LC/ES-MS Detection of Hydroxycinnamates in Human Plasma and Urine

Journal of Agricultural and Food Chemistry 49, no. 4 (2001): 1747–1750
Cremin, P., Kasim-Karakas, S. and Waterhouse, A.L.

Hydroxycinnamates are present in high concentration in prunes. Little is known about the absorption and metabolism of these compounds and their metabolites after consumption of normal foods. This study developed a sensitive method using HPLC with electrospray mass spectrometric detection to measure caffeic, ferulic and chlorogenic acids in human plasma and urine. The method was tested on samples from volunteers consuming a single dose of 100 grams of prunes, and increased levels were observed, demonstrating that the method is capable of detecting changes in hydroxycinnamate levels from dietary intake.

Chemical Composition and Potential Health Effects of Prunes: A functional food?

Critical Reviews in Food Science and Nutrition 41, no. 4 (2001): 251–286 S

Stacewicz-Sapuntzakis, M., Bowen, P.E., Hussain, E.R., Damayanti-Wood, B.J. and Farnsworth, N.R.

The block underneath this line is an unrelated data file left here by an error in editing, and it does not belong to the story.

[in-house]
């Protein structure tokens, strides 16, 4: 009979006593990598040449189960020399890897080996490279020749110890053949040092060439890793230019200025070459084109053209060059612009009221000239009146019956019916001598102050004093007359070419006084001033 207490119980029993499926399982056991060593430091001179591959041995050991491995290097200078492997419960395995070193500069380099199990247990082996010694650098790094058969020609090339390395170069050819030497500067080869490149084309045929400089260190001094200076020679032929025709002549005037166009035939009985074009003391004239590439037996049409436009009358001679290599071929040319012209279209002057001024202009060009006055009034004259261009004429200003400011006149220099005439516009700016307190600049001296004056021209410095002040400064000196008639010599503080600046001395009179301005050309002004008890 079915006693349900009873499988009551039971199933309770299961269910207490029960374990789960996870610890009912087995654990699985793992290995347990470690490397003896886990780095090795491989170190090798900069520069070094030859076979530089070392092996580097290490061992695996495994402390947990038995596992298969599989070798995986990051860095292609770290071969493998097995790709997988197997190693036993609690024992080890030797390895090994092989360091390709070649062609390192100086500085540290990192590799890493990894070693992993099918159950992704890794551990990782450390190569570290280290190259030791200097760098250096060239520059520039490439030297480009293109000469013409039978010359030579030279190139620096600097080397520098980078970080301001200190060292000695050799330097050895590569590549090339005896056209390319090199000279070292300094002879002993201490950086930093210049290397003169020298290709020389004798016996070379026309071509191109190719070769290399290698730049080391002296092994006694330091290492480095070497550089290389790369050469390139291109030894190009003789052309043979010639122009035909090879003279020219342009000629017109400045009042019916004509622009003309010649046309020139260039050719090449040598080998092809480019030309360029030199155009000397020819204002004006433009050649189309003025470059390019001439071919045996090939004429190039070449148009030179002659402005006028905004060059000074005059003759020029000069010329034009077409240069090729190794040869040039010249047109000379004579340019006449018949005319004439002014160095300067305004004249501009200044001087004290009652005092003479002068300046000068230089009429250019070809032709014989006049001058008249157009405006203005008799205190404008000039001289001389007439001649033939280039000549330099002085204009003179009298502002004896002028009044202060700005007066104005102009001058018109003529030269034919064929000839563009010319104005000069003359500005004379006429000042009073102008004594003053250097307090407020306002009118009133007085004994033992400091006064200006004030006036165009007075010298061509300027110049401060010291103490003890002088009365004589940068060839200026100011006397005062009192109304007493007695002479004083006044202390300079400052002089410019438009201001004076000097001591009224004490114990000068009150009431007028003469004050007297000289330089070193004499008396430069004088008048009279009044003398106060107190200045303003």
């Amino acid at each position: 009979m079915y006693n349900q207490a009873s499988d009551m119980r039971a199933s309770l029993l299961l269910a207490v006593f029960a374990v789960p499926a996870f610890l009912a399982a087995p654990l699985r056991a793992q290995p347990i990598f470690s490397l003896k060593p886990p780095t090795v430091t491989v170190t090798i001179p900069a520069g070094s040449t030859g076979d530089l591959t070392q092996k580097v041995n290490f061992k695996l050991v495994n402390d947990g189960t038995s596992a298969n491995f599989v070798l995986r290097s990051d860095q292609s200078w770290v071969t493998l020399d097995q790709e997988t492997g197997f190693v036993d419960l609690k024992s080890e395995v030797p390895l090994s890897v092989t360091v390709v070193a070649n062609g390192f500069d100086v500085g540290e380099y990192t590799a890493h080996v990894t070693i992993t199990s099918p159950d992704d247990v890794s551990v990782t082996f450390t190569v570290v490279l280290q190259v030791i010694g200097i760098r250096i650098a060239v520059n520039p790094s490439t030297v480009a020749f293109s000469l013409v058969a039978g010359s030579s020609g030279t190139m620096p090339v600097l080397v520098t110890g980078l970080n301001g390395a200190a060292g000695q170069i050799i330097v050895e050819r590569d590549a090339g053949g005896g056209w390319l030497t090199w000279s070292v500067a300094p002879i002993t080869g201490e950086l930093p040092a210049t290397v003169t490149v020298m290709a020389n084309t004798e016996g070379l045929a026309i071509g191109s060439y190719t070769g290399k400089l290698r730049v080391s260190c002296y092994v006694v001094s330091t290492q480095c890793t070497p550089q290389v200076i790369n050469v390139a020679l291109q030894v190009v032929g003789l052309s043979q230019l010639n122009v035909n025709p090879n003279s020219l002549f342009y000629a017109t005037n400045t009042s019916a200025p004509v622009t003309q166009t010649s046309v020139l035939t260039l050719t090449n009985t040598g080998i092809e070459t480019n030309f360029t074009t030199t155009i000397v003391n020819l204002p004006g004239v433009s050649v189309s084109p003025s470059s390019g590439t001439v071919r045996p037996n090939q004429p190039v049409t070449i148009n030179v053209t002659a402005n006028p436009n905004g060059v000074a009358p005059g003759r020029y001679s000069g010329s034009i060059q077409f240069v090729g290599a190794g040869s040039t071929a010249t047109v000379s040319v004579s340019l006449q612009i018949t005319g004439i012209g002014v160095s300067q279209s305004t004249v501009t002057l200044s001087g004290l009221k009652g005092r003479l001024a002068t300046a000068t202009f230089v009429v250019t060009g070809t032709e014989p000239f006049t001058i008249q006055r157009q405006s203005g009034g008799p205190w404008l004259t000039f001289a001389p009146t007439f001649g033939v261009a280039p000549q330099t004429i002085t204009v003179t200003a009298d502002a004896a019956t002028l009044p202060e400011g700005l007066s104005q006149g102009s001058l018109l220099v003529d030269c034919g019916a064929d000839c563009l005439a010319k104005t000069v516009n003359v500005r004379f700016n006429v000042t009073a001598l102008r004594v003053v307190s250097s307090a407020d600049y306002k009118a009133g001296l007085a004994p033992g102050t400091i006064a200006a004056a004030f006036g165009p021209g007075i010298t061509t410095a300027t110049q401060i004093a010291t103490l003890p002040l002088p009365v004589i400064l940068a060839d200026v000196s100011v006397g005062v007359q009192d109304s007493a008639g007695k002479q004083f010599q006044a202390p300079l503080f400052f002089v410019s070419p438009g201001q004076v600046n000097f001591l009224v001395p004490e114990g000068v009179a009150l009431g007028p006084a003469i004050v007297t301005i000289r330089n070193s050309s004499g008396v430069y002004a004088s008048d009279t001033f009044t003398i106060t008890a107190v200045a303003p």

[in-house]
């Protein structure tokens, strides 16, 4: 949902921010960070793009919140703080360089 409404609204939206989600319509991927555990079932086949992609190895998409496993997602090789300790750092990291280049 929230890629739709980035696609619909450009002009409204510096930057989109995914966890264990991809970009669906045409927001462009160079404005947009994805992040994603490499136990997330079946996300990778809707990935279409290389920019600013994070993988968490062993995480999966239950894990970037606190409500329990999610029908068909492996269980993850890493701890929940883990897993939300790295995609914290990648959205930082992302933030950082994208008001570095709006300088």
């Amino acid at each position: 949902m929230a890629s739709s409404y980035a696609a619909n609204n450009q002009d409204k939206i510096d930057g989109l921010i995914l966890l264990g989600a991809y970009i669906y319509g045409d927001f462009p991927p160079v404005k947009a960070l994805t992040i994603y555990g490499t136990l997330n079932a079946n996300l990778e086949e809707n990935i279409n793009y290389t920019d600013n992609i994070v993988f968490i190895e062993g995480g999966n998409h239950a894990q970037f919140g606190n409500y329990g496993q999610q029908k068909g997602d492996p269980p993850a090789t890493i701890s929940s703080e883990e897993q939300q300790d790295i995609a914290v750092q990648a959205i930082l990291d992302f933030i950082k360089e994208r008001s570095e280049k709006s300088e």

This systemic literature review summarizes the chemical composition of prunes and their biological effects on human health.

Phenolic Composition and Antioxidant Activity of Prunes and Prune Juice (Prunus domestica)

Journal of Agricultural and Food Chemistry 46, no. 4 (1998): 1247–1252
Donovan, J.L., Meyer, A.S.  and Waterhouse, A.L.

Commercial prune and prune juice extracts were analyzed for phenolics by reverse phase HPCL with diode array detection and tested for ability to inhibit oxidation of human LDL. Hydroxycinnamates, especially neochlorogenic and chlorogenic acids predominated. These compounds as well as the prune and prune juice extracts inhibited the oxidation of LDL.

Contribution of Individual Polyphenolics to Total Antiosidant Capacity of Plums